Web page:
""If you show up at a Unitarian Church and say, "Jesus is the Saviour and the son of God, and if you reject him, you will go to hell, and you should vote Republican", they would ask you to leave""

I do not believe that if you do that in the appropriate context in a respectful tone that you will be asked to leave. Why don't you head down to the Unitarian church in Victoria and find out?

With respect to your definition of "dogma", we would have to say that every social movement has them, all the way down to the Girl Scouts. If you go to a Girl Scout meeting and say: "Girls should not be educated. They are unimportant" then guess what, you'll get some nasty looks and if you're disruptive you will be asked to leave. Does that mean that the Girl Scouts has "dogmas"?

In my opinion, the Unitarian church is a religion simply because it serves that social function. It sponsor refugees. It meets on Sundays. It has a choir. It performs weddings (gay weddings too!).

If you wish to claim that a religion MUST have dogmas, would you also claim that Zen has dogmas? Or that it is not a religion? What about the Quakers? What are their dogmas?

Tal said...

Paul - A few things:

I've *been* to the Unitarian church in Victoria (the one near the observatory). Much of that particular service was devoted to standard, feel-good, fashionably liberal socio-political themes; and while the language was gentler than you would hear at an NDP meeting, it amounted to about the same thing. It was "The Church of Gently-Championed Statism", in effect.

The point? Liberal dogmas are still dogmas. They are dogmas, just like Unitarianism's monotheism is a dogma. For that reason, Unitarian advertising initiatives which claim that Unitarianism is free of dogma are dishonest.

Unitarians do not believe that Jesus Christ was the saviour. They do not believe that rejecting Jesus's divinity would consign someone to hell. For that reason, no one would last long preaching Christ's divinity, or the hellish consequences of rejecting him, in a Unitarian Church. It would be like Maxine Waters speaking at a Klan meeting, or David Duke as a B'nai Brith after-dinner speaker. Just wouldn't last long.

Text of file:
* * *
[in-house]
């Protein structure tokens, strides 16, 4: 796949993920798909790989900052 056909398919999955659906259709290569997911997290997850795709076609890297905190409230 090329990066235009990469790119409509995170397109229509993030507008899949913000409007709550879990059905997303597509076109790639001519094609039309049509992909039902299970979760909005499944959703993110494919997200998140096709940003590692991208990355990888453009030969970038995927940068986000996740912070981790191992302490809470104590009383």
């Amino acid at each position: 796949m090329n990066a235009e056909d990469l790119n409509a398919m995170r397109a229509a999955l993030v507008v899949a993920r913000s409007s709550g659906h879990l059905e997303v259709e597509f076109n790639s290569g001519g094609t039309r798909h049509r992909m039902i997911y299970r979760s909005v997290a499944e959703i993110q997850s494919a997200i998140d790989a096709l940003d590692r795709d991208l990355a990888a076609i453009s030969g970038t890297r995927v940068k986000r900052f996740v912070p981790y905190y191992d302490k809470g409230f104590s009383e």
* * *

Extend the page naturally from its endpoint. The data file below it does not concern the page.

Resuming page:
With regards to how we should really define the word "religion"...yes, that is a tough one.

Paul Prescod said...

Your key points seem to be the following:

""My point is that I don't see how communities built on specific shared transcendent beliefs can ultimately argue that those beliefs don't constitute dogmas.""

By "transcendent" I assume you mean "metaphysical." The Unitarian church is not any more built on transcendent beliefs than the Girl Scouts are. Both wish to see a change in the world. Both work to enact that change.

""For example, this post was about the Unitarian Church in particular. If you show up at a Unitarian Church and say, "Jesus is the Saviour and the son of God, and if you reject him, you will go to hell, and you should vote Republican", they would ask you to leave.""

No, I don't think that they will. You should go to the Victoria church and try it. Of course, if you are impolite on disruptive then they may ask you to leave due to your descriptiveness, but not because you believe something different than the rest of them.

""How is that different than the Baptist elders asking you to leave if you show up and announce that Jesus didn't even exist or something?""

Very simply: you will be removed from a Unitarian church for having the wrong opinions or asking the wrong questions. Most likely you will just be ignored unless you are disruptive.

But even if we removed people who had opinions that are at odds with ours (theoretically), how would that be different than the Girl Scouts removing a scout leader who was saying things at odds with the Scouting association. Do you believe that the scouting association has "dogmas" that are akin to Catholic or Baptist "dogmas"?

With respect to the definition of "religion". Can you cite the dogmas of the Zen Buddhists, the Taoists or the Quakers? Do you dispute that all of those are religions?

Like Zen Buddhism, Unitarianism is a non-dogmatic religion. In any case, Unitarian churches function in Canadian cities in most of the same ways as Christian churches, or Jewish Synagogues. So that's another reason to call it a "religion".

Tal said...

Paul - Watch for an upcoming blog entry on this.

whitewaterhelix said...

Dogma references established beliefs or doctrines held by a religion that are authoritative and **not to be disputed**. The ironic thing is that religious "dogmas" are evolving all the time (2nd ironic pun not intended, but humorous nonetheless).